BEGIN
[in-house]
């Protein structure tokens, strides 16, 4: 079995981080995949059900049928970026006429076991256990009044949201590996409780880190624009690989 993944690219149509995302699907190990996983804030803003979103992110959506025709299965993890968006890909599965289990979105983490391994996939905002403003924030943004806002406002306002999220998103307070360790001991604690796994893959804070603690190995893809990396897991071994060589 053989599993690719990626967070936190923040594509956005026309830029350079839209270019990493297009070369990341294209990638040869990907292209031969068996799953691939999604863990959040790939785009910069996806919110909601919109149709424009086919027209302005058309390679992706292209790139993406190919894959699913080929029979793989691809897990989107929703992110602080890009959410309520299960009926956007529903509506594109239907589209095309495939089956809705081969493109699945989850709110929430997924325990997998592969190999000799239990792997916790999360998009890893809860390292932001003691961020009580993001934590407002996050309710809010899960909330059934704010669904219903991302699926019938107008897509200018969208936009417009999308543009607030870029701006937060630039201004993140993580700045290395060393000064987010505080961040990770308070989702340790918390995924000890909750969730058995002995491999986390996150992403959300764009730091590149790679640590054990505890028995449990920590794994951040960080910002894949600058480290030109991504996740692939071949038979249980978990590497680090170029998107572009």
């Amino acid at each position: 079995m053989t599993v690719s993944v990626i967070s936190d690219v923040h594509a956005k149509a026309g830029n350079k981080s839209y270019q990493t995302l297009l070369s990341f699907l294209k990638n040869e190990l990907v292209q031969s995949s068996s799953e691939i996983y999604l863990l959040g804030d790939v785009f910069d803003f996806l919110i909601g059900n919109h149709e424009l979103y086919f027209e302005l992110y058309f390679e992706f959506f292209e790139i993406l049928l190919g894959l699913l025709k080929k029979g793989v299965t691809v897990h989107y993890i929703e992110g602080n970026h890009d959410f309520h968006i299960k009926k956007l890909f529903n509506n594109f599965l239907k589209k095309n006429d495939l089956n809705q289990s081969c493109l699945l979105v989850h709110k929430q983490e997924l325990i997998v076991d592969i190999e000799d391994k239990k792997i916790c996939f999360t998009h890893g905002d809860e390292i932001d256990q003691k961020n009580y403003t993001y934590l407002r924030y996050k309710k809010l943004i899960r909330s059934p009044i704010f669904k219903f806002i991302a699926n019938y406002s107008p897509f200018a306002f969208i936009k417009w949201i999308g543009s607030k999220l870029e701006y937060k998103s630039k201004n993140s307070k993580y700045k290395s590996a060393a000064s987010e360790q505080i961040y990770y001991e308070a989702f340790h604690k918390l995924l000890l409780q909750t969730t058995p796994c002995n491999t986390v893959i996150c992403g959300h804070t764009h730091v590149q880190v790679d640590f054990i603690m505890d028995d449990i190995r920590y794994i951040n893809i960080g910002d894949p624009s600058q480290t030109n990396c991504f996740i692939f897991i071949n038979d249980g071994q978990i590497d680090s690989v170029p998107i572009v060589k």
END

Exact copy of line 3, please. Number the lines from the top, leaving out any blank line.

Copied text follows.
């Amino acid at each position: 079995m053989t599993v690719s993944v990626i967070s936190d690219v923040h594509a956005k149509a026309g830029n350079k981080s839209y270019q990493t995302l297009l070369s990341f699907l294209k990638n040869e190990l990907v292209q031969s995949s068996s799953e691939i996983y999604l863990l959040g804030d790939v785009f910069d803003f996806l919110i909601g059900n919109h149709e424009l979103y086919f027209e302005l992110y058309f390679e992706f959506f292209e790139i993406l049928l190919g894959l699913l025709k080929k029979g793989v299965t691809v897990h989107y993890i929703e992110g602080n970026h890009d959410f309520h968006i299960k009926k956007l890909f529903n509506n594109f599965l239907k589209k095309n006429d495939l089956n809705q289990s081969c493109l699945l979105v989850h709110k929430q983490e997924l325990i997998v076991d592969i190999e000799d391994k239990k792997i916790c996939f999360t998009h890893g905002d809860e390292i932001d256990q003691k961020n009580y403003t993001y934590l407002r924030y996050k309710k809010l943004i899960r909330s059934p009044i704010f669904k219903f806002i991302a699926n019938y406002s107008p897509f200018a306002f969208i936009k417009w949201i999308g543009s607030k999220l870029e701006y937060k998103s630039k201004n993140s307070k993580y700045k290395s590996a060393a000064s987010e360790q505080i961040y990770y001991e308070a989702f340790h604690k918390l995924l000890l409780q909750t969730t058995p796994c002995n491999t986390v893959i996150c992403g959300h804070t764009h730091v590149q880190v790679d640590f054990i603690m505890d028995d449990i190995r920590y794994i951040n893809i960080g910002d894949p624009s600058q480290t030109n990396c991504f996740i692939f897991i071949n038979d249980g071994q978990i590497d680090s690989v170029p998107i572009v060589k």